Catherine Morland: A Failed Gothic Novel Heroine? – A guest essay by Lucie Rivet
Jane Austen is famed for creating literary characters who feel real to the reader. Perhaps for this reason, even two hundred years after her death, film adaptations, sequels and fan fictions are still being created based upon her work, and Jane Austen has never before been read by so many people in so many countries around the world.
Austen was from a family of opinionated readers, and had very little patience with some literary trends that she found ridiculous, and with readers who couldn’t tell reality from fiction. One of her most interesting literary characters is Catherine Morland, the heroine of Northanger Abbey, which was the first novel that Jane Austen completed, even though it was only published after her death. Catherine Morland’s story is inspired by these strong beliefs concerning novels, readers, and literature.
At the beginning of the book, Catherine Morland is introduced as an anti-heroine, being really quite plain, and having nothing interesting in her family history, nor in her character. Hence, the famous first sentences of the novel: “No one who had ever seen Catherine Morland in her infancy would have supposed her born to be an heroine. Her situation in life, the character of her father and mother, her own person and disposition, were all equally against her.”
As a teenager, Catherine becomes a little bit more “accomplished – but she mainly spends her time reading gothic novels, that were fashionable among young girls of the Gentry, Aristocracy and rising Bourgeoisie at the time.
Catherine is then invited in Bath, where she meets the Tilney family. During a walk, Catherine and her new friends talk about novels. Henry Tilney shows he can enjoy a good gothic novel, or any novel, without ever mistaking it for reality, whereas Catherine shows that she is somewhat confused with this distinction.
Jane Austen will amplify this aspect of Catherine when she is invited to stay at Northanger Abbey, the Tilney family’s home. Her imagination is unleashed, in a place that looks so much like the castles of her gothic novels.
She thinks she is going to find suspicious parchments in the chest of her room. She interprets what people tell her as if they were characters of a gothic novels. She even goes as far as sneaking into Henry’s late mother’s room in the hope of finding something that could confirm that she was killed by Henry’s father. Catherine has indeed grown convinced that Henry’s father is in fact as terrible as the villains of her gothic novels.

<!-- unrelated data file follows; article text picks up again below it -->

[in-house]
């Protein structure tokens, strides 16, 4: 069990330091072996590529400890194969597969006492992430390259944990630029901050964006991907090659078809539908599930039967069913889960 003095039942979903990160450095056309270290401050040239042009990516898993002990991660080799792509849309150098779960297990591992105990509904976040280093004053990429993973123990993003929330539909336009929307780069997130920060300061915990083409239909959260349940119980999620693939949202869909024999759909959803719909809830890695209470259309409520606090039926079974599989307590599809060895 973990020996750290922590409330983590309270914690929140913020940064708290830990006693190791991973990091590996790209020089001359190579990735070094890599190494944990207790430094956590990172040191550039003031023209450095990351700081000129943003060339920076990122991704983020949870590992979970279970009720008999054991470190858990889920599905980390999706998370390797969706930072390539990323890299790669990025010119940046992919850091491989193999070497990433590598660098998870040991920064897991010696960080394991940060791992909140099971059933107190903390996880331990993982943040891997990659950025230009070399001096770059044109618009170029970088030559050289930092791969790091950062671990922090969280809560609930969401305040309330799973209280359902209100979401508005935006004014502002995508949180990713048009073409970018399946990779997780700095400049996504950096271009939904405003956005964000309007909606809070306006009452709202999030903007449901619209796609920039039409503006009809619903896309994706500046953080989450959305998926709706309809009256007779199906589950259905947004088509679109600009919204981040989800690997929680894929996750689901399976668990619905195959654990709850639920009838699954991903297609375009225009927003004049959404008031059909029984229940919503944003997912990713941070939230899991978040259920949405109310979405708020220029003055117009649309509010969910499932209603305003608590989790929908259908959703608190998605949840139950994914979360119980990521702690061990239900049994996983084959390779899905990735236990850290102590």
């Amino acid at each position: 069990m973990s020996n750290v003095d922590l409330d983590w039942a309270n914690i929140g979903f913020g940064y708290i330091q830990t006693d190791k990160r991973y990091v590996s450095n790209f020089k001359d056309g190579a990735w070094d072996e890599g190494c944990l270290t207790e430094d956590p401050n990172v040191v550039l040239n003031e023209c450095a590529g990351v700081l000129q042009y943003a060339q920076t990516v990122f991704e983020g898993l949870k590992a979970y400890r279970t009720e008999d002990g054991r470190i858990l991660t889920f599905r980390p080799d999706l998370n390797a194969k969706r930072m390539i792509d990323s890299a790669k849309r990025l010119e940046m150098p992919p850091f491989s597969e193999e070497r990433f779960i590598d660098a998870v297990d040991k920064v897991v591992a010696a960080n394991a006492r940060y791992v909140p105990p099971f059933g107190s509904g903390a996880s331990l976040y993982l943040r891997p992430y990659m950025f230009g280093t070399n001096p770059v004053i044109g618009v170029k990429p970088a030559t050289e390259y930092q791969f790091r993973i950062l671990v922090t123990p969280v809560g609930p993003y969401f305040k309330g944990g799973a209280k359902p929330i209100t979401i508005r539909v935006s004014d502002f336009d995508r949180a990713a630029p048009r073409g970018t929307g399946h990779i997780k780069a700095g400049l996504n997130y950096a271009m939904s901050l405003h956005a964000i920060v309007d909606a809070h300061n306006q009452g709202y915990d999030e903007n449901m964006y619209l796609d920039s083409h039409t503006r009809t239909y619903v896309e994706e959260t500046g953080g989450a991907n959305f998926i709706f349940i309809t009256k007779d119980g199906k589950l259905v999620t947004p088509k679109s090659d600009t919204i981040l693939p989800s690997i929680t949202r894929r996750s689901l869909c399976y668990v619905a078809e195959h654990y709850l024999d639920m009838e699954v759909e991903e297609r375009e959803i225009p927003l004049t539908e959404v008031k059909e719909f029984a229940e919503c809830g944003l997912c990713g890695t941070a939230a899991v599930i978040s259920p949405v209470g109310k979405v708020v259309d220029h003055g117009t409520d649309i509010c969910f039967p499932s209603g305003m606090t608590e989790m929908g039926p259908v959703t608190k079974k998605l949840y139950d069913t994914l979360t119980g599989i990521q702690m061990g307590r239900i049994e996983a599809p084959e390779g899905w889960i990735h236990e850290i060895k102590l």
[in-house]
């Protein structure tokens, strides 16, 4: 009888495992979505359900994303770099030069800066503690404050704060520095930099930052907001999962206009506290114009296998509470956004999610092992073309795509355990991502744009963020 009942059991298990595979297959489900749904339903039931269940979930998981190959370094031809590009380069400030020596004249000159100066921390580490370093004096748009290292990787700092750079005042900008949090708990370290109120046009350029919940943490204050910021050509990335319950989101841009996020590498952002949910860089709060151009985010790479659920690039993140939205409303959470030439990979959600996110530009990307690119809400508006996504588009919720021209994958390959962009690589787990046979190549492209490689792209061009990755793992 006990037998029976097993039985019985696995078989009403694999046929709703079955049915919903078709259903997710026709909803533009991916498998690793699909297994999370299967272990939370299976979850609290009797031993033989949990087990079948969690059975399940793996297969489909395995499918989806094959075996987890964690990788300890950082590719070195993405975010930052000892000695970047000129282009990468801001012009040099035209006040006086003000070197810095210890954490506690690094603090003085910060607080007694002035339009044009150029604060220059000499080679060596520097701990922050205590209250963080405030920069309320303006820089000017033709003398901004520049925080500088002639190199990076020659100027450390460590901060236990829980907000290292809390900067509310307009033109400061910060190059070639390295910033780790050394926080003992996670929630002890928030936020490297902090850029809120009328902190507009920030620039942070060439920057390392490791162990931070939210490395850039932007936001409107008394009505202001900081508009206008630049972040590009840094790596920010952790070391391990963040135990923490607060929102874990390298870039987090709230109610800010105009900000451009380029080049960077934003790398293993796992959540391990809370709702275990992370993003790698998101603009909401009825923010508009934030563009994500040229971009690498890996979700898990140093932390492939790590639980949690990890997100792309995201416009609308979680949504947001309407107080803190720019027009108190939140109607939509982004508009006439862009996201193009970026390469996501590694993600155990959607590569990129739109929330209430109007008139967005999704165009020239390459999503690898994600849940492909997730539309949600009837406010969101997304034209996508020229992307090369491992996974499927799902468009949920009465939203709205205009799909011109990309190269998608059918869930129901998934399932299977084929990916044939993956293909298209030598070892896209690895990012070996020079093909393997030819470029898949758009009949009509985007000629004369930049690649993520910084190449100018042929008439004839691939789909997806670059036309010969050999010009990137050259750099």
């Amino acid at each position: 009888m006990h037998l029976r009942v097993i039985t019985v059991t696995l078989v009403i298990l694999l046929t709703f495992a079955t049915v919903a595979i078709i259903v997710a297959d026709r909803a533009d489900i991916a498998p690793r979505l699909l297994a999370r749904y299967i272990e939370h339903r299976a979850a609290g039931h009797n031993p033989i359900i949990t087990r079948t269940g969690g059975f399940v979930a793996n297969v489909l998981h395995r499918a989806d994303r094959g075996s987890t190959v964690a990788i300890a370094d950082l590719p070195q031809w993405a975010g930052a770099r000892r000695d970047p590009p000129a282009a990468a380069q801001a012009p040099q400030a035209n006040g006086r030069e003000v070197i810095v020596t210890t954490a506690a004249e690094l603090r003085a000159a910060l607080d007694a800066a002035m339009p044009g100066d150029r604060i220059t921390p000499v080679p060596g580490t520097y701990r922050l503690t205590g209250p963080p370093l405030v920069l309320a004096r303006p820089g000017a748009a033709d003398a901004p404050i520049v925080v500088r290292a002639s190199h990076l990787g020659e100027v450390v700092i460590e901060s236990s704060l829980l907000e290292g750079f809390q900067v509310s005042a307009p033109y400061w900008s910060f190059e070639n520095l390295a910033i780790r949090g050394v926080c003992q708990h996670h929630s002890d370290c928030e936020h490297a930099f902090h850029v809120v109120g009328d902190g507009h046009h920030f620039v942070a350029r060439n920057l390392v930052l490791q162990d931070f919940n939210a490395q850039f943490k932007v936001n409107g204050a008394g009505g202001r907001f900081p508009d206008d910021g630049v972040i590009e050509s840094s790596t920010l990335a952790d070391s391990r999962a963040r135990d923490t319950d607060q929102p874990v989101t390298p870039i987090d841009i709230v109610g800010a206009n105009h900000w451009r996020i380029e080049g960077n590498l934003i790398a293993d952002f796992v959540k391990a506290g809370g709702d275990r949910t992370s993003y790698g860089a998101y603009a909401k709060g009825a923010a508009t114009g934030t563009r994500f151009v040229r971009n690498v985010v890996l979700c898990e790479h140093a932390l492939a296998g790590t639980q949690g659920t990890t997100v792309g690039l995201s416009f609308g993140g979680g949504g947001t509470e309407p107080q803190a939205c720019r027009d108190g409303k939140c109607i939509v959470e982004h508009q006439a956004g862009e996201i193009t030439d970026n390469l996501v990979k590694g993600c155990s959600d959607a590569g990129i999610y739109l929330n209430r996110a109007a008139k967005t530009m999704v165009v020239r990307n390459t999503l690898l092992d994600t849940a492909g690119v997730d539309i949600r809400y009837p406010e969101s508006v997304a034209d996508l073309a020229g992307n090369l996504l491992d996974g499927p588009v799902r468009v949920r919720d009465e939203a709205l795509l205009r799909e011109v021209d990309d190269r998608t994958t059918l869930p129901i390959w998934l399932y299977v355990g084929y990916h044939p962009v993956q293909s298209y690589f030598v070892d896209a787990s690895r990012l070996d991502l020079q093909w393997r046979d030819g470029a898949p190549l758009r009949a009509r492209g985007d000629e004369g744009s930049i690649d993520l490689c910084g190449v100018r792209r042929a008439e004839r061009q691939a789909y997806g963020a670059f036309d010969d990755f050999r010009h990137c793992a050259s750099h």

Henry surprises her in his mother’s room, and is shocked and disappointed that she has thought his father capable of murder. His shock helps Catherine to understand the difference between novels and reality, as Henry is both quite harsh and also understanding. From this moment, Catherine is no longer a character who is only a confused reader: she is going to become a real-life, well-rounded character who will experience real life tribulations (as both herself and her brother are victims of manipulative people’s schemes) before ending up as a perfect Jane Austen heroine: marrying a man that she loves and who loves her too. So, she has failed to metamorphose into a Gothic novel heroine, but she has succeeded in her own real life. Isn’t that a better way to live?
Northanger Abbey is sometimes considered a parody of Gothic novels, and it is, in some places. However it is, above all, a defence of good novels and good readers, who are able to read with amusement, without expecting their lives to look like one of the stories they read. Northanger Abbey is far from discrediting reading novels (by the way, the only character in the book who does not read is John Thorpe – the real villain of the story). Through Henry and Catherine’s characters, Austen draws a very skillful portrait of what a good reader is, and what a foolish and ridiculous reader is.
So, in this coming-of-age novel, Jane Austen tells the story of a character who starts as a plain child, who then turns into a teenager with admirable qualities. The teenager is a poor reader and lacks common sense and real life experience, but she will then bloom into a real woman and heroine of her own life – empowered and intelligent, able to make wiser choices and to be as free. At least, as free as was possible in the English society of Austen’s time.